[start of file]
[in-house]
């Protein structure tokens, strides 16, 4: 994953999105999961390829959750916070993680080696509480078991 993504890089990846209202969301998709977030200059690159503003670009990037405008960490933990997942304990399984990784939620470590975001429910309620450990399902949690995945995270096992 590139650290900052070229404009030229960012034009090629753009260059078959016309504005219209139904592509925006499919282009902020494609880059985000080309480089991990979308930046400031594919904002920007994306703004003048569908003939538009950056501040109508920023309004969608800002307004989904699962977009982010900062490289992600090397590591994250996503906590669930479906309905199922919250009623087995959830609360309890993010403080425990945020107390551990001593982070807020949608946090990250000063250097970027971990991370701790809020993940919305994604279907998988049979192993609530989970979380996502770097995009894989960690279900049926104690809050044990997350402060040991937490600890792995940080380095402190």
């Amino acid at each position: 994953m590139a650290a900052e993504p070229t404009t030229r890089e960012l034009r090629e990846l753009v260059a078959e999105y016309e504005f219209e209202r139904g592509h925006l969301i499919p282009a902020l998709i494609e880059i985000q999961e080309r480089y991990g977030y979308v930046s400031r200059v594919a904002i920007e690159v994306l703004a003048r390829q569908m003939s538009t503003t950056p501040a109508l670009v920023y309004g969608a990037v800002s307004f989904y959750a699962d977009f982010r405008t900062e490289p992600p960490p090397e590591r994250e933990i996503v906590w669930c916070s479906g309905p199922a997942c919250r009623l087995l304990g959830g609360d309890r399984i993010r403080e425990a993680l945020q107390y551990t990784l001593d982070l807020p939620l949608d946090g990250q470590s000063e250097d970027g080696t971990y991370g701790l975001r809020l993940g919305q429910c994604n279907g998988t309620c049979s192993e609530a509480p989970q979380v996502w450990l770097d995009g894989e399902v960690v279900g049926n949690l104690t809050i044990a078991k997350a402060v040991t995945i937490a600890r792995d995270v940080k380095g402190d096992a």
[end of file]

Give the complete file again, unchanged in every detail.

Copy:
[in-house]
């Protein structure tokens, strides 16, 4: 994953999105999961390829959750916070993680080696509480078991 993504890089990846209202969301998709977030200059690159503003670009990037405008960490933990997942304990399984990784939620470590975001429910309620450990399902949690995945995270096992 590139650290900052070229404009030229960012034009090629753009260059078959016309504005219209139904592509925006499919282009902020494609880059985000080309480089991990979308930046400031594919904002920007994306703004003048569908003939538009950056501040109508920023309004969608800002307004989904699962977009982010900062490289992600090397590591994250996503906590669930479906309905199922919250009623087995959830609360309890993010403080425990945020107390551990001593982070807020949608946090990250000063250097970027971990991370701790809020993940919305994604279907998988049979192993609530989970979380996502770097995009894989960690279900049926104690809050044990997350402060040991937490600890792995940080380095402190």
């Amino acid at each position: 994953m590139a650290a900052e993504p070229t404009t030229r890089e960012l034009r090629e990846l753009v260059a078959e999105y016309e504005f219209e209202r139904g592509h925006l969301i499919p282009a902020l998709i494609e880059i985000q999961e080309r480089y991990g977030y979308v930046s400031r200059v594919a904002i920007e690159v994306l703004a003048r390829q569908m003939s538009t503003t950056p501040a109508l670009v920023y309004g969608a990037v800002s307004f989904y959750a699962d977009f982010r405008t900062e490289p992600p960490p090397e590591r994250e933990i996503v906590w669930c916070s479906g309905p199922a997942c919250r009623l087995l304990g959830g609360d309890r399984i993010r403080e425990a993680l945020q107390y551990t990784l001593d982070l807020p939620l949608d946090g990250q470590s000063e250097d970027g080696t971990y991370g701790l975001r809020l993940g919305q429910c994604n279907g998988t309620c049979s192993e609530a509480p989970q979380v996502w450990l770097d995009g894989e399902v960690v279900g049926n949690l104690t809050i044990a078991k997350a402060v040991t995945i937490a600890r792995d995270v940080k380095g402190d096992a």